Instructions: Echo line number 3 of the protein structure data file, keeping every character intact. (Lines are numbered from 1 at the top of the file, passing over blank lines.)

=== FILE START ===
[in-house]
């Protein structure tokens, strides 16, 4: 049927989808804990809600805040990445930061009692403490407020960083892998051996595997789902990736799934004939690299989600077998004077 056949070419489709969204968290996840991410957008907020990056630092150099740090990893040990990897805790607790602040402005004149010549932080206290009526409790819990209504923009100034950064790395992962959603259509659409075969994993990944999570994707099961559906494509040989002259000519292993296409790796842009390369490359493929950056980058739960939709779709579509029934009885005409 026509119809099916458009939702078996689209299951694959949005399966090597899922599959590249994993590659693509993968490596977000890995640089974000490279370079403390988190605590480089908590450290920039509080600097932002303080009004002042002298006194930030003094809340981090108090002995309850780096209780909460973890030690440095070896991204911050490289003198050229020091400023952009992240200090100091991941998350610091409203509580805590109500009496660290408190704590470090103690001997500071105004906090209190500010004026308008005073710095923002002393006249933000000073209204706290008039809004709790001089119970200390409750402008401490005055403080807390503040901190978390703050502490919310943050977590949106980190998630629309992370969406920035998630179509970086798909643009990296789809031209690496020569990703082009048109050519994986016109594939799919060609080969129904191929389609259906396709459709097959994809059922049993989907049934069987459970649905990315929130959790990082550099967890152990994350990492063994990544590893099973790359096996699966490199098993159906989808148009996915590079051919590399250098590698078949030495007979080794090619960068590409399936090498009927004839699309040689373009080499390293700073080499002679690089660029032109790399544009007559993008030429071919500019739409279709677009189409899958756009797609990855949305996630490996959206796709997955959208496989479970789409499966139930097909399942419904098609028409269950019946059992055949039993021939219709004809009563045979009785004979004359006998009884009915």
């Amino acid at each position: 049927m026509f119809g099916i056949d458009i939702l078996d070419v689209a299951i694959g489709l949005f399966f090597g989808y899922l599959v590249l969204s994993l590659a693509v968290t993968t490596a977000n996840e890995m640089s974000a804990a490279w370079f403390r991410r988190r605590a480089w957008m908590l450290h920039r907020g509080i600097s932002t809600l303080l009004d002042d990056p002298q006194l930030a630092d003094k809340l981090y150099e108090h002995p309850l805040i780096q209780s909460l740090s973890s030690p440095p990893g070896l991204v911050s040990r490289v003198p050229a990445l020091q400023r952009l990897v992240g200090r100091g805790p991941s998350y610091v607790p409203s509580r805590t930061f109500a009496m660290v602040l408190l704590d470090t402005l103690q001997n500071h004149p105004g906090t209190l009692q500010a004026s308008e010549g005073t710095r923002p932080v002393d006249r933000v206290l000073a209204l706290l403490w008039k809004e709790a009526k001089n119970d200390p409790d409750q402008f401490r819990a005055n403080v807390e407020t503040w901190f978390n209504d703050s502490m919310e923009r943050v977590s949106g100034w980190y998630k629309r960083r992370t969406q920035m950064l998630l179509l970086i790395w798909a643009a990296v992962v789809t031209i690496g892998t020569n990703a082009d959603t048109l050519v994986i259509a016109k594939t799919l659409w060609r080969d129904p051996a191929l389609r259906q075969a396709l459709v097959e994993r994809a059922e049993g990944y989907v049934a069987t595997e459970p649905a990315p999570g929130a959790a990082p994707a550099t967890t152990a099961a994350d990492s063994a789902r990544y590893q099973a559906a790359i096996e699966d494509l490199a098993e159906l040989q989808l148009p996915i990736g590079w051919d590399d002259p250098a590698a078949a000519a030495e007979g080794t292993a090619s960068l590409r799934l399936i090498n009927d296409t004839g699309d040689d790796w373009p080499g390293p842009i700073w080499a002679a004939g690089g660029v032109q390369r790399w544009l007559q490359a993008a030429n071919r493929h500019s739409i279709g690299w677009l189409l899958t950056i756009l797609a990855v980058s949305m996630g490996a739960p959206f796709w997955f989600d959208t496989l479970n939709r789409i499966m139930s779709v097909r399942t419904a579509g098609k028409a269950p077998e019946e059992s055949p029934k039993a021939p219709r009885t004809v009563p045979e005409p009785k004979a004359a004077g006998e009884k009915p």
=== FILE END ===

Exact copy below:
């Amino acid at each position: 049927m026509f119809g099916i056949d458009i939702l078996d070419v689209a299951i694959g489709l949005f399966f090597g989808y899922l599959v590249l969204s994993l590659a693509v968290t993968t490596a977000n996840e890995m640089s974000a804990a490279w370079f403390r991410r988190r605590a480089w957008m908590l450290h920039r907020g509080i600097s932002t809600l303080l009004d002042d990056p002298q006194l930030a630092d003094k809340l981090y150099e108090h002995p309850l805040i780096q209780s909460l740090s973890s030690p440095p990893g070896l991204v911050s040990r490289v003198p050229a990445l020091q400023r952009l990897v992240g200090r100091g805790p991941s998350y610091v607790p409203s509580r805590t930061f109500a009496m660290v602040l408190l704590d470090t402005l103690q001997n500071h004149p105004g906090t209190l009692q500010a004026s308008e010549g005073t710095r923002p932080v002393d006249r933000v206290l000073a209204l706290l403490w008039k809004e709790a009526k001089n119970d200390p409790d409750q402008f401490r819990a005055n403080v807390e407020t503040w901190f978390n209504d703050s502490m919310e923009r943050v977590s949106g100034w980190y998630k629309r960083r992370t969406q920035m950064l998630l179509l970086i790395w798909a643009a990296v992962v789809t031209i690496g892998t020569n990703a082009d959603t048109l050519v994986i259509a016109k594939t799919l659409w060609r080969d129904p051996a191929l389609r259906q075969a396709l459709v097959e994993r994809a059922e049993g990944y989907v049934a069987t595997e459970p649905a990315p999570g929130a959790a990082p994707a550099t967890t152990a099961a994350d990492s063994a789902r990544y590893q099973a559906a790359i096996e699966d494509l490199a098993e159906l040989q989808l148009p996915i990736g590079w051919d590399d002259p250098a590698a078949a000519a030495e007979g080794t292993a090619s960068l590409r799934l399936i090498n009927d296409t004839g699309d040689d790796w373009p080499g390293p842009i700073w080499a002679a004939g690089g660029v032109q390369r790399w544009l007559q490359a993008a030429n071919r493929h500019s739409i279709g690299w677009l189409l899958t950056i756009l797609a990855v980058s949305m996630g490996a739960p959206f796709w997955f989600d959208t496989l479970n939709r789409i499966m139930s779709v097909r399942t419904a579509g098609k028409a269950p077998e019946e059992s055949p029934k039993a021939p219709r009885t004809v009563p045979e005409p009785k004979a004359a004077g006998e009884k009915p």